Sunday, September 09, 2007

Apres moi, le deluge?
I left Djenne this morning, and I am writing this on the Bani bus, Keita asleep beside me. We will stay two days in Bamako, then I fly back to London.
The water stands at approximately 20 cm from the hotel entrance. The lowest points have been shored up with old rice bags filled with earth. Djenne has now run out of both bags and earth- Hotel Djenne Djenno is not the only place in trouble.
So we have taken alternative measures: since we are going to dig a big hole in the garden anyway for the proposed swimming pool, I decided to start digging straight away, and the earth is used to fill our old rice bags.
However, it continues raining. We have had to block all the normal escape routes for the rain water, which normally runs through a hole in the mud wall at the lowest point of the garden. But where the water can run out, it will also be able to enter. So we have closed the escape routes, thus causing another problem- what to do with all the rainwater which gathers in the daily heavy rains?
Yet again, the intended swimming pool comes to our aid. I have been too busy with other things to tell you of a beautiful Heath Robinson set-up which will be our totally environmentally friendly swimming pool:
We have bought two foot pedal pumps of American make, sent here to be used in grass roots agricultural projects. The pump has a hose pipe attachment with a filter that is inserted into a well. The pedal pump then transmits the water by another hose pipe in a radius of up to 50 m and a height up to 10 m. The idea is that I get up in the morning to do my morning exercise for about three quarters of an hour- (after all it is more or less exactly the same sort of machine I used in my gym in Notting Hill) or, more probably, Ibrahim the gardner will do the pedalling, (or indeed , who knows, perhaps this is the beginning of the Djenne Djenno Health Spa?) Anyway, it is possible to take out approximately 2 cubic metres per day. This water is pumped into the swimming pool. At night the other pump, at the other end of the pool, gets rid of the same amount of water, throwing it onto the banana plantaton just adjacent. It is flawless! Thus no water is wasted at all, and one of my problems with a swimming pool in Djenne has been removed: i.e. I have not liked the idea of wasting a lot of tap water on the somewhat decadent fun of a swimming pool in an area which is normally suffering from droughts.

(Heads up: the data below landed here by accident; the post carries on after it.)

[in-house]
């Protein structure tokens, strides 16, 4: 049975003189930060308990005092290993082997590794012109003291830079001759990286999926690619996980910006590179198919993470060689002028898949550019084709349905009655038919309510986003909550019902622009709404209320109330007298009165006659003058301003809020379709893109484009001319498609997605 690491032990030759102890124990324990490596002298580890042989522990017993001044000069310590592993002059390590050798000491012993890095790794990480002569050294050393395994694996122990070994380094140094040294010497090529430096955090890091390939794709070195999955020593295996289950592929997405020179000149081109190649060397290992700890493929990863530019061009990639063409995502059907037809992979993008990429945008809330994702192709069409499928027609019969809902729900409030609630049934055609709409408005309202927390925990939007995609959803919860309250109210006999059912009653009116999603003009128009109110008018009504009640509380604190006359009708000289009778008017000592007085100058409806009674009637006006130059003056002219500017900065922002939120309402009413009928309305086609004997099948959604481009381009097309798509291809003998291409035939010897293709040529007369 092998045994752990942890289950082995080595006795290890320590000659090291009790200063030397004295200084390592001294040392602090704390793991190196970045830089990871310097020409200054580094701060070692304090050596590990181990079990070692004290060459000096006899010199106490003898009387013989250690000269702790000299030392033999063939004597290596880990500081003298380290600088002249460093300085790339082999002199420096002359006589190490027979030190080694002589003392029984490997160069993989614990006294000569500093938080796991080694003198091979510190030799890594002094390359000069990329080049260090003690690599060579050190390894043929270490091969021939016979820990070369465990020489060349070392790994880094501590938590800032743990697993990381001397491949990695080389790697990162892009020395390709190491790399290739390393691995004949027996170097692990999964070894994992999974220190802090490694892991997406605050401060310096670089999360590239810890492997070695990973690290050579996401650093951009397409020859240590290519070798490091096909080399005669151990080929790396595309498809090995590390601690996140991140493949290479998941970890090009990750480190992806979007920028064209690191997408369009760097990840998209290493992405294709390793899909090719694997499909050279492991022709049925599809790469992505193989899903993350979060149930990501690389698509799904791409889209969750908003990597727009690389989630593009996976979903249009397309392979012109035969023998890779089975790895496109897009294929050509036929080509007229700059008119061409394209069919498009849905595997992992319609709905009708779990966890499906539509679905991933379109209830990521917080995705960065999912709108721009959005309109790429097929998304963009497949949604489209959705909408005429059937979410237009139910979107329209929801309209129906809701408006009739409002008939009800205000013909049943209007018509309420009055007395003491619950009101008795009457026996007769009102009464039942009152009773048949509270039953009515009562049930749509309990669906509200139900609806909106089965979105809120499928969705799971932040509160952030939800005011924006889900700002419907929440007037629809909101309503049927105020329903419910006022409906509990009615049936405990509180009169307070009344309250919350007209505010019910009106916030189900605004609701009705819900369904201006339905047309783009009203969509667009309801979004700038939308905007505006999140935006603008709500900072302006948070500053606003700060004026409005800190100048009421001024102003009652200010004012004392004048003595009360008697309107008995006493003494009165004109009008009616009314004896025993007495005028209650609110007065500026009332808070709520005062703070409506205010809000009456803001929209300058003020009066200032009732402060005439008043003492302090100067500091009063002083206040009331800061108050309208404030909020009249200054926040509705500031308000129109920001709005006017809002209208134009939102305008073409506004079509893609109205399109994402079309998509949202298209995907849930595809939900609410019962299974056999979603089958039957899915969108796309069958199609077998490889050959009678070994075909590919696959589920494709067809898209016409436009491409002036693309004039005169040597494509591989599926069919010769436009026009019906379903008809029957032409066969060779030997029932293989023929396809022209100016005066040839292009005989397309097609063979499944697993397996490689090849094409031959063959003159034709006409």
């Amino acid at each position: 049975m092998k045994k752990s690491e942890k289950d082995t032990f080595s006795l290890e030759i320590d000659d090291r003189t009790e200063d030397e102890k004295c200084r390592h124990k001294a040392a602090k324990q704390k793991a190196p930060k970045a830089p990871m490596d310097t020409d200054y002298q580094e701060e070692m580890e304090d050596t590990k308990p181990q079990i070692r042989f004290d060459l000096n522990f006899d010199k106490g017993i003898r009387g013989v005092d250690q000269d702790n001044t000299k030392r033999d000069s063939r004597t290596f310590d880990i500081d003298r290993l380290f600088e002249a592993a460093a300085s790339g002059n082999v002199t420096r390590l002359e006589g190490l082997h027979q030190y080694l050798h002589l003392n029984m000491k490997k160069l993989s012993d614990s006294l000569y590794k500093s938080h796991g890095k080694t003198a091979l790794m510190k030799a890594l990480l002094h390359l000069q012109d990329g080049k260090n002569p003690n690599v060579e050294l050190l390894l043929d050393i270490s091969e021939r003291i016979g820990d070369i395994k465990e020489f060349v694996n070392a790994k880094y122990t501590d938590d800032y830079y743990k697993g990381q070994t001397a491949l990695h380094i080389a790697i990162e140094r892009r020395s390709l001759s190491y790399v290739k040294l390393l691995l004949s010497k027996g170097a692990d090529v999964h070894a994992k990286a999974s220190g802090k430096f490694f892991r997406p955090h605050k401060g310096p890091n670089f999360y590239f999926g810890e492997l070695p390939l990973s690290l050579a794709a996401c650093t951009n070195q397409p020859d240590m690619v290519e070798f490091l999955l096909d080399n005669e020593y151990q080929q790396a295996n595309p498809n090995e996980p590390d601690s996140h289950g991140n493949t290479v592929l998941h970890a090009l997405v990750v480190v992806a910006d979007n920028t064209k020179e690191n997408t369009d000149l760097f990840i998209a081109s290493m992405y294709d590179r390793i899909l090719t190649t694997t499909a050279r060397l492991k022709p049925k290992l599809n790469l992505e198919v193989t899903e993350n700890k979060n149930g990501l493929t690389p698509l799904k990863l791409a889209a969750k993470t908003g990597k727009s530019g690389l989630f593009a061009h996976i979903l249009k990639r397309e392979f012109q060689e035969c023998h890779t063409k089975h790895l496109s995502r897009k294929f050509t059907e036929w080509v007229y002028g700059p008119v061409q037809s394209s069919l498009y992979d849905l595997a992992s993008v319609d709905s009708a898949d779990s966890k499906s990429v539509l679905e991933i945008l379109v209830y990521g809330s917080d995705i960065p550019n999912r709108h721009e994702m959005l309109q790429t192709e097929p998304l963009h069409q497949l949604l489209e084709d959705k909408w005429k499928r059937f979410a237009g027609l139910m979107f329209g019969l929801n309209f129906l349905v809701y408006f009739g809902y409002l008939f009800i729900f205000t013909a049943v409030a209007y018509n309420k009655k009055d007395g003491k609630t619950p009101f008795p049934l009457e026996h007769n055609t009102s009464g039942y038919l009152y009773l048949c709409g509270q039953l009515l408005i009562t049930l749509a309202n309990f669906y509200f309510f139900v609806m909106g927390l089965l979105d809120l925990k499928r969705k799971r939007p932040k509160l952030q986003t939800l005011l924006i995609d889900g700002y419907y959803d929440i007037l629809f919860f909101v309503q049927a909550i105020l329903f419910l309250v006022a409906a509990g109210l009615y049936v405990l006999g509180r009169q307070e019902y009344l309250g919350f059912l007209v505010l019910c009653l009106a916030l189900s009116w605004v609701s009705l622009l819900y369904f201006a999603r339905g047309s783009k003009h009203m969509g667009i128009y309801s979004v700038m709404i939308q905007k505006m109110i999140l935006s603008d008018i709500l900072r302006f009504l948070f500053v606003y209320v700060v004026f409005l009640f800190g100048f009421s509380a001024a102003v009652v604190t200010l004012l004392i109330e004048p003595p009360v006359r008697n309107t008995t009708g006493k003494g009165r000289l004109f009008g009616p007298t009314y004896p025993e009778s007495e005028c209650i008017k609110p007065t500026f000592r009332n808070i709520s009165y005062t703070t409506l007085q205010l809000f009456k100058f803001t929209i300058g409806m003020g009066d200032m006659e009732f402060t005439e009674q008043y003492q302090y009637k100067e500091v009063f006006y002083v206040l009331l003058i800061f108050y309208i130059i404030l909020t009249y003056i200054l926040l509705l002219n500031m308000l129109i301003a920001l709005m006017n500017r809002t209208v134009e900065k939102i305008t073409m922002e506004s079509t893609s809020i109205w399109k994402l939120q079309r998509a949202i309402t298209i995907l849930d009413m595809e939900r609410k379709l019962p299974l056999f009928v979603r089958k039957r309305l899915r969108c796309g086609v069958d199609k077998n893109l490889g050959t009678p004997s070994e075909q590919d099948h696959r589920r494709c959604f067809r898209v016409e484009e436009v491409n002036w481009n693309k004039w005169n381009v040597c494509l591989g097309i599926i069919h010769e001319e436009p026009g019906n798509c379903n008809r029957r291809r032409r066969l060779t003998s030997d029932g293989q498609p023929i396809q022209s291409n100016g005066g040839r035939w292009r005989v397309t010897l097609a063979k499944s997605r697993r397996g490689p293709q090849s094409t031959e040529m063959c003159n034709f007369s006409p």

Normally, yes. But in this exceptional year, my new swimming pool pump is being used for another purpose- we have inserted a cement cylinder left over from the well digging on the new land (see March entry) into the ground at the lowest part of the land where the water gathers in the rain, to form a one metre deep receptacle at ground level. Last night we tried it out- It works beautifully- the rainwater is thrown out beyond the rice sack barricades. But the water comes quickly- one has to pump under the rain, otherwise it becomes overwhelming.
Africans think that is is impossible to work in the rain. Beigna told me, 'yes the pumping is a good idea, but we'll wait until it has stopped raining. '
'Oh no you won't' I thundered, like an evil panotomime Dame. You will goddam pump in the rain if it is necessary! And you will pump in the nice yellow rain outfits I have bought for everyone!' To illustrate my point I started to pump frenetically in the pouring rain and there was no stopping me for about three quarter of an hour, when I more or less fell off the pedals- but the water had gone.

As I am looking a the beautiful and uncharacteristically green Malian country side speeding past I remember my friend Kathy's offer to pray to St. Christopher, patron saint of travellers and floods. Although a Catholic by conversion, there is too much Swedish Lutheran still lurking in me to have taken saints very seriously. But mind ful of Pascal's wager, I decide to have a little talk with St. Christopher:


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